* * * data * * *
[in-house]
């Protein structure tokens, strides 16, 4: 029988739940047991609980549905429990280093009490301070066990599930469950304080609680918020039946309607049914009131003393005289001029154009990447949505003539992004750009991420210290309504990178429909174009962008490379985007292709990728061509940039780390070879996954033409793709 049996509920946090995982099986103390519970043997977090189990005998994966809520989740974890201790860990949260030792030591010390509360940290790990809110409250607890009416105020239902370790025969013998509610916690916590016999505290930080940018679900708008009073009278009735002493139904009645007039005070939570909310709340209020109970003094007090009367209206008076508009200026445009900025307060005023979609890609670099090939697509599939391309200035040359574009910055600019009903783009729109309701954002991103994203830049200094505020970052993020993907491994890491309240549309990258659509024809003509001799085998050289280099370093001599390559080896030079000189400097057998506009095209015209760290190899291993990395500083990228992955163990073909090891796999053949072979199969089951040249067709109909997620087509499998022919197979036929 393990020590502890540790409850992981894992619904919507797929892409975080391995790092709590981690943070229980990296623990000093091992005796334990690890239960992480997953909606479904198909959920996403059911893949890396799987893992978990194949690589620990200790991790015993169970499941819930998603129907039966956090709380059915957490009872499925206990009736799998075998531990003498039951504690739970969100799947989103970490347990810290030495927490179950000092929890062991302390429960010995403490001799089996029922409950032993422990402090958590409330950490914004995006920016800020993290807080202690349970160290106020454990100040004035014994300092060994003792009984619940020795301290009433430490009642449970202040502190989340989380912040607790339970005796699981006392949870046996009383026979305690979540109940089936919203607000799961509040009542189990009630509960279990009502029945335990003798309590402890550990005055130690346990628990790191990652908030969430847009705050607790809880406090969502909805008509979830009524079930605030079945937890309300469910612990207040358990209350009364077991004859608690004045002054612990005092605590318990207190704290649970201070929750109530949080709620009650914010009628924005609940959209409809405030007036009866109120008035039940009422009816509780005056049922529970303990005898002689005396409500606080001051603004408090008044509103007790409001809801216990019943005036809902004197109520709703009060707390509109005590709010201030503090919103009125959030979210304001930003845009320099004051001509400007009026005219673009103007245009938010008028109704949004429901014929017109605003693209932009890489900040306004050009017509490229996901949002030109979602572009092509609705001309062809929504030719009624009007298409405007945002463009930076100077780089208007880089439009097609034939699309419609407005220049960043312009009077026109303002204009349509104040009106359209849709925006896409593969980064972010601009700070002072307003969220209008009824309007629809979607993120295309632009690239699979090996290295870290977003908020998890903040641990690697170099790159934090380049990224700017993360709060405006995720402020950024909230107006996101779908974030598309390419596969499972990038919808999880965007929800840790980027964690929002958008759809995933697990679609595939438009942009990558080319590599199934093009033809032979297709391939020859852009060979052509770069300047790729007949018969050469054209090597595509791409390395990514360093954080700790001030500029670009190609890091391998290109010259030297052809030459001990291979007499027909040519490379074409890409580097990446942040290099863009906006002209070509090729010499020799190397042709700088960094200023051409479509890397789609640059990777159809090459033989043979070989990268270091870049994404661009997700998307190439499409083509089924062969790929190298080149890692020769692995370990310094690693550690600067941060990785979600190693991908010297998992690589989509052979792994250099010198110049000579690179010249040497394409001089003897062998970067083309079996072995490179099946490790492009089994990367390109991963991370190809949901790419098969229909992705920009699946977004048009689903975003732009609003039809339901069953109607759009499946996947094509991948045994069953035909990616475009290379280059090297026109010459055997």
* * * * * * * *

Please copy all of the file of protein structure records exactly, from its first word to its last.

[in-house]
């Protein structure tokens, strides 16, 4: 029988739940047991609980549905429990280093009490301070066990599930469950304080609680918020039946309607049914009131003393005289001029154009990447949505003539992004750009991420210290309504990178429909174009962008490379985007292709990728061509940039780390070879996954033409793709 049996509920946090995982099986103390519970043997977090189990005998994966809520989740974890201790860990949260030792030591010390509360940290790990809110409250607890009416105020239902370790025969013998509610916690916590016999505290930080940018679900708008009073009278009735002493139904009645007039005070939570909310709340209020109970003094007090009367209206008076508009200026445009900025307060005023979609890609670099090939697509599939391309200035040359574009910055600019009903783009729109309701954002991103994203830049200094505020970052993020993907491994890491309240549309990258659509024809003509001799085998050289280099370093001599390559080896030079000189400097057998506009095209015209760290190899291993990395500083990228992955163990073909090891796999053949072979199969089951040249067709109909997620087509499998022919197979036929 393990020590502890540790409850992981894992619904919507797929892409975080391995790092709590981690943070229980990296623990000093091992005796334990690890239960992480997953909606479904198909959920996403059911893949890396799987893992978990194949690589620990200790991790015993169970499941819930998603129907039966956090709380059915957490009872499925206990009736799998075998531990003498039951504690739970969100799947989103970490347990810290030495927490179950000092929890062991302390429960010995403490001799089996029922409950032993422990402090958590409330950490914004995006920016800020993290807080202690349970160290106020454990100040004035014994300092060994003792009984619940020795301290009433430490009642449970202040502190989340989380912040607790339970005796699981006392949870046996009383026979305690979540109940089936919203607000799961509040009542189990009630509960279990009502029945335990003798309590402890550990005055130690346990628990790191990652908030969430847009705050607790809880406090969502909805008509979830009524079930605030079945937890309300469910612990207040358990209350009364077991004859608690004045002054612990005092605590318990207190704290649970201070929750109530949080709620009650914010009628924005609940959209409809405030007036009866109120008035039940009422009816509780005056049922529970303990005898002689005396409500606080001051603004408090008044509103007790409001809801216990019943005036809902004197109520709703009060707390509109005590709010201030503090919103009125959030979210304001930003845009320099004051001509400007009026005219673009103007245009938010008028109704949004429901014929017109605003693209932009890489900040306004050009017509490229996901949002030109979602572009092509609705001309062809929504030719009624009007298409405007945002463009930076100077780089208007880089439009097609034939699309419609407005220049960043312009009077026109303002204009349509104040009106359209849709925006896409593969980064972010601009700070002072307003969220209008009824309007629809979607993120295309632009690239699979090996290295870290977003908020998890903040641990690697170099790159934090380049990224700017993360709060405006995720402020950024909230107006996101779908974030598309390419596969499972990038919808999880965007929800840790980027964690929002958008759809995933697990679609595939438009942009990558080319590599199934093009033809032979297709391939020859852009060979052509770069300047790729007949018969050469054209090597595509791409390395990514360093954080700790001030500029670009190609890091391998290109010259030297052809030459001990291979007499027909040519490379074409890409580097990446942040290099863009906006002209070509090729010499020799190397042709700088960094200023051409479509890397789609640059990777159809090459033989043979070989990268270091870049994404661009997700998307190439499409083509089924062969790929190298080149890692020769692995370990310094690693550690600067941060990785979600190693991908010297998992690589989509052979792994250099010198110049000579690179010249040497394409001089003897062998970067083309079996072995490179099946490790492009089994990367390109991963991370190809949901790419098969229909992705920009699946977004048009689903975003732009609003039809339901069953109607759009499946996947094509991948045994069953035909990616475009290379280059090297026109010459055997």